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Paul Nash at the Sainsbury Centre for Visual Arts, Norwich

Two key paintings from the 1930s by Paul Nash are currently part of a major survey of the artist at the Sainsbury Centre for Visual Arts, Norwich from 8 April to 20 August 2017.

Nest of the Siren

© Tate, London, 2012

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The early to mid-20th century decades during which Paul Nash lived (1889–1946) witnessed radical development and change in British and international art. The paintings, works on paper, photographs and objects featured in this major exhibition of his work show Nash's engagement in some of the prevailing art movements of the period – modernism, abstraction and Surrealism.

The GAC has loaned Nest of the Siren (1930) and Event on the Downs (1934) to the exhibition. Both paintings are rich in symbolism and aspects of the natural world – enduring themes of Nash's work. 'Room and Book', a section of the show dedicated to his still life and dream-like interiors, illustrates the extent that Nash regarded architectural, set and book design on equal par to painting and sculpture. An enigmatic still life, Nest of the Siren suggests themes of temptation and unrequited desire. Its title echoes the sirens in Homer's Odyssey, those famous sea goddesses who lured sailors onto rocks with their captivating song. Nash's interest in this subject was primarily inspired by a visit to Caen in 1928 and by contemporary Metaphysical and Surrealist paintings that he saw while living in France in the 1920s.

The focus of Nest of the Siren is a mysterious window space concealing in darkness what lies beyond. A plant, possibly a laurel bush, fills the space. Inside it is an empty nest. Foliage entwines around a number of plant-training strings that resemble bars in the window. In front of the plant stands 'the siren' –a figure composed of a female head and a bird's body that was apparently based on a decorative wooden figure on a huxter's cart that Nash saw in Caen. Next to the figure is an egg-like form, a universal symbol of fertility, on which two crosses are overlaid. The mystery of this painting is heightened by the tension created between an association with fertility and the presence of the empty nest. Throughout his life, Nash was increasingly drawn to the idea that inanimate objects, whether man-made or naturally found, had an innate life of their own. When brought together with other unrelated objects, they created a new, mesmerising image or sense of place.

Event on the Downs, painted four years late in 1934, is one of several paintings that features Nash's invented 'objects-personages'. In the early 1930s, he started collecting natural objects such as stones and pieces of wood, examples of which often featured in his works, for instance, his drawing Group for a Sculptor (1931, Henry Moore Family Collection), that depicts leaves, bark, seeds next to a tennis ball. In 1934, he formulated a more overt reference to the natural world after his discovery of a large piece of driftwood on the bank of the river Rother near Rye in Sussex. He joined on to this another piece of wood lying nearby to create Marsh Personage, an object he later acknowledged as a key inspiration for many of his paintings. In Event on the Downs a tree stump (closely resembling Marsh Personage), a tennis ball and a cloud 'meet' in a coastal landscape, an area based on Ballard Down, near Swanage in Dorset, where Nash and his wife, Margaret (née Theodosia) lived from late 1934 to early 1935. Research of this painting undertaken and published in 1989 * by Mary Beal, formerly a curator at the GAC, examined the Nashs' close interest in Chinese art and philosophy. Beal suggests that the tennis ball is an equivalent for the yin-yang symbol. Its black (active, masculine) part, subtly indicated in the painting by a shadow, was believed to activate the body in life along with the white (passive, feminine) part. At the moment of death, the two were thought to separate. Nash's painting illustrates this moment  – the cloud, the 'masculine' element rises into the sky, while the tree stump, the 'feminine' element remains on the earth. Like yin and yang, the stump and the cloud echo each other in shape.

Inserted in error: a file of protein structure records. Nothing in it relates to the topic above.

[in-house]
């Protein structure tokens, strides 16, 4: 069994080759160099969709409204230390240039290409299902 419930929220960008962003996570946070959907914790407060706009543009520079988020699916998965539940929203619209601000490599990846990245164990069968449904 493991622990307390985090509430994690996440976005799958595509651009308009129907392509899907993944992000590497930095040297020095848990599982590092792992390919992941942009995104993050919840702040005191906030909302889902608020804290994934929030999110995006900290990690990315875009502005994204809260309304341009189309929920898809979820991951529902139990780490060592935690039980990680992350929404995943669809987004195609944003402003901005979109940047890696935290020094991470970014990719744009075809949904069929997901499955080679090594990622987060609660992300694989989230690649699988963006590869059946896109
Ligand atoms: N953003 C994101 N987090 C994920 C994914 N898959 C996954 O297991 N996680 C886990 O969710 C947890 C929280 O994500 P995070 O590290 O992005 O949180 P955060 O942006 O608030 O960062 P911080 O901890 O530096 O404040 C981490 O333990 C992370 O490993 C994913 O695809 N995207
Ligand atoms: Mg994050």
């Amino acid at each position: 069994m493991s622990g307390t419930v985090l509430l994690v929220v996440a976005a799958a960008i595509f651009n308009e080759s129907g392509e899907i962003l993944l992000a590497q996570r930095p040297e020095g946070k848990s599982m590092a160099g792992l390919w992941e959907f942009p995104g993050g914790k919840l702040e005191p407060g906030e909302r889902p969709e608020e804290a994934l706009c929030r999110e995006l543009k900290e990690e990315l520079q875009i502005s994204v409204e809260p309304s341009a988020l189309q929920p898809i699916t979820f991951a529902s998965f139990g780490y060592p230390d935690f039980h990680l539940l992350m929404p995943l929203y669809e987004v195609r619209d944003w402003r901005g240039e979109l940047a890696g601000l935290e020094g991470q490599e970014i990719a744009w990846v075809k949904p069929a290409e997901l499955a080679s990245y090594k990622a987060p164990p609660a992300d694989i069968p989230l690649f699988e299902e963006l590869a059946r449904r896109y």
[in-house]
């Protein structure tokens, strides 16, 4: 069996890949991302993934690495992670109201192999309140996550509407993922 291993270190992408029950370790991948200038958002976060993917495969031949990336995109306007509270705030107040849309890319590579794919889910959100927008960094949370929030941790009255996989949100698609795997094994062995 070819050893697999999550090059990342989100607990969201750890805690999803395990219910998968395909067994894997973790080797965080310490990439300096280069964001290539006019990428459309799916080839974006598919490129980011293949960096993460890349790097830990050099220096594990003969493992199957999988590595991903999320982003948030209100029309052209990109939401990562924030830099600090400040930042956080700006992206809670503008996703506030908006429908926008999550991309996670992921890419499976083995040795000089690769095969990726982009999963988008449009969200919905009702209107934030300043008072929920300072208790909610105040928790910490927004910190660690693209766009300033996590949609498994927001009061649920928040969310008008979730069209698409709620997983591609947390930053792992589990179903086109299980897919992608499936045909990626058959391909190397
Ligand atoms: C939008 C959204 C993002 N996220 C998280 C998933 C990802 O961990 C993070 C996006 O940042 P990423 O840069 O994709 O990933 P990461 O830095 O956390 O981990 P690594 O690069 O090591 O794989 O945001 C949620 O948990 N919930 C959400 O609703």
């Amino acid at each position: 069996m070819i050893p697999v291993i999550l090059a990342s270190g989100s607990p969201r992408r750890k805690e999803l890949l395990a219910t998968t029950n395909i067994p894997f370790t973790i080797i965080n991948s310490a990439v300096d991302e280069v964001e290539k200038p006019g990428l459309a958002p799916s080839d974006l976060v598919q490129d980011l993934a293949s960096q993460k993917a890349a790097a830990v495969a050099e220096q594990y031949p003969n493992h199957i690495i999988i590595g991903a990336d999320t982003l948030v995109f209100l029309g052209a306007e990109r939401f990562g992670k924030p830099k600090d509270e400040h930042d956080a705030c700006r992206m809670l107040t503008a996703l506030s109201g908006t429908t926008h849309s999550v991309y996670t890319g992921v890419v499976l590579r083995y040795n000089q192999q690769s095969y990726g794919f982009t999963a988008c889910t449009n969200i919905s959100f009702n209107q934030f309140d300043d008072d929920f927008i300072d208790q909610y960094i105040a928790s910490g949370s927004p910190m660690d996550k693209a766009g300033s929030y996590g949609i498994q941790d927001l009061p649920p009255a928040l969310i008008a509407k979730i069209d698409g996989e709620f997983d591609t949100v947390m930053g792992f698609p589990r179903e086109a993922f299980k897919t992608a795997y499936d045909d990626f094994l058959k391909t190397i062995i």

Event on the Downs encapsulates Nash's acuity to death and mortality, enhanced particularly by two significant personal experiences. During the First World War, he served with the Artists' Rifles at Ypres in Belgium. Having witnessed at close hand the violence of war on people and the landscape, both the psychological experience and the physical effects of gassing that he suffered during the conflict, remained with him for the rest of his life. Coupled with this was the deeply moving impact of the death of his father, William Harry Nash, in 1929.

* Mary Beal, Paul Nash's 'Event on the Downs' reconsidered (Burlington Magazine November 1989 pp. 748-754).

Further Information

Paul Nash
Sainsbury Centre for Visual Arts
University of East Anglia,
Norwich, NR4 7TJ

Telephone: +44 (0)1603 593199
Email: scva@uea.ac.uk

The exhibition previously toured to Tate Britain. After the Sainsbury Centre for Visual Arts the exhibition continues to the Laing Art Gallery, Newcastle (9 September 2017—end of January 2018).






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